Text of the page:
Royaume-Uni & Europe
Emploi, pensions et immigration
HMRC has published a policy paper and consultation document on extending the off-payroll working rules to the private sector from 6 April 2020. The consultation envisages that the new rules will only apply to large and medium sized businesses so it is likely that businesses with less than 50 employees or an annual turnover of less than £10.2 million will not be caught.
What are the off pay-roll working rules?
The off pay-roll working rules are designed to help the Exchequer collect tax and NICs more effectively when contractors supply their services to a client through an intermediary such as a personal service company (PSC). For large and medium sized clients, the rules will replace IR35 which was introduced for the same reasons but has not been particularly successful. Under IR35, the PSC has to account to HMRC for income tax and NICs if the contractor has "deemed employment status". A contractor is considered in "deemed employment" where, but for the PSC, they would have been regarded as an employee of the client engaging them. This involves a consideration of the nature of the work performed and the terms under which it's performed.
Under the off pay-roll working rules, the entity which pays the PSC (the fee payer) will take over the role of paying HMRC the tax and NICs. The client has new responsibilities to determine the employment status of the contractor and therefore to determine whether the off payroll working rules apply.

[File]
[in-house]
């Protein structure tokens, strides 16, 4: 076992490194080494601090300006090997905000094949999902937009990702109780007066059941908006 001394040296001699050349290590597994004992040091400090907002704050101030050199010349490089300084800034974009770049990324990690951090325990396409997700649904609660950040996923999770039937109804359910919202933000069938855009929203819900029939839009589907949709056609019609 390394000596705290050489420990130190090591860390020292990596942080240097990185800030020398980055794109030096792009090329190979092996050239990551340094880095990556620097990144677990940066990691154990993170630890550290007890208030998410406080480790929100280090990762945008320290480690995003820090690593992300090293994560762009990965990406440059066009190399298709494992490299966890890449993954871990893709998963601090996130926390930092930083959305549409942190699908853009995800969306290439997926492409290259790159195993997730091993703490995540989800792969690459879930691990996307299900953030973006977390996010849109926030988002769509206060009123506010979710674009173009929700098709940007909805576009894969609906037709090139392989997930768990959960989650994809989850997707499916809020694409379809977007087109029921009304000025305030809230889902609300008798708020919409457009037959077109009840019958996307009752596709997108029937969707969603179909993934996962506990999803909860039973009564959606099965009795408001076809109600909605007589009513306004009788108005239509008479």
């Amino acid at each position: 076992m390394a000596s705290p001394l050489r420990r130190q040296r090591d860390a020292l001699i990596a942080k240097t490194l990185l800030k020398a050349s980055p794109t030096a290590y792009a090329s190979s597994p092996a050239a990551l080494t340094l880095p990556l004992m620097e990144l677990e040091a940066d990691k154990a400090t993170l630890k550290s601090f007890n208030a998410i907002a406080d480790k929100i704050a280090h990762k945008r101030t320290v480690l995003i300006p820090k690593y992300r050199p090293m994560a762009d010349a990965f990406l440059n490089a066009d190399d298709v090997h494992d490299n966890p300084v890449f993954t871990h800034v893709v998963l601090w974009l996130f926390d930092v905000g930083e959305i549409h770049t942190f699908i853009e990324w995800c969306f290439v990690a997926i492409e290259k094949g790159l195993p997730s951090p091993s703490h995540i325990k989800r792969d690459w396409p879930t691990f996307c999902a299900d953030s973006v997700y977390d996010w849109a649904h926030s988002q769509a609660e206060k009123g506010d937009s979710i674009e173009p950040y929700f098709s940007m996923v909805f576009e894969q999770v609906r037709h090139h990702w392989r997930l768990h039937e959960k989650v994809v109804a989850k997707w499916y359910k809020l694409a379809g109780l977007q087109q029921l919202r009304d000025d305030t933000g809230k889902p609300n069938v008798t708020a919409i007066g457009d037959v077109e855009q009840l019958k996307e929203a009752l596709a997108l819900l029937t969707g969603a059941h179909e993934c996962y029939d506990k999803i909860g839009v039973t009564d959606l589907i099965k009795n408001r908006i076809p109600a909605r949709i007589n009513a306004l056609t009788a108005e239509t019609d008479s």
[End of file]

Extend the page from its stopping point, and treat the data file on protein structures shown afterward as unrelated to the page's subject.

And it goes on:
The rules were introduced in the public sector in April 2017 and it is now proposed that they will be introduced in the private sector in April 2020.
What does this note cover?
This note outlines the key proposals contained in HMRC's consultation which seeks views on how the off payroll working rules should be amended so that they apply to the private sector. For more detail on the background to these rules and how they currently apply in the public sector, see our summary.
What are the key changes proposed in the consultation?
Although the private sector rules will be based on the public sector rules (which came into force in April 2017), this new consultation is proposing some changes in line with feedback received on certain practical aspects of the rules. The key proposed changes, which if implemented will also be made to the public sector rules, are as follows:
The consultation will close on 28 May 2019 but organisations affected by the reform shouldn't wait until the outcome to take initial steps to prepare. HMRC recommends taking the following actions now to prepare for the reforms: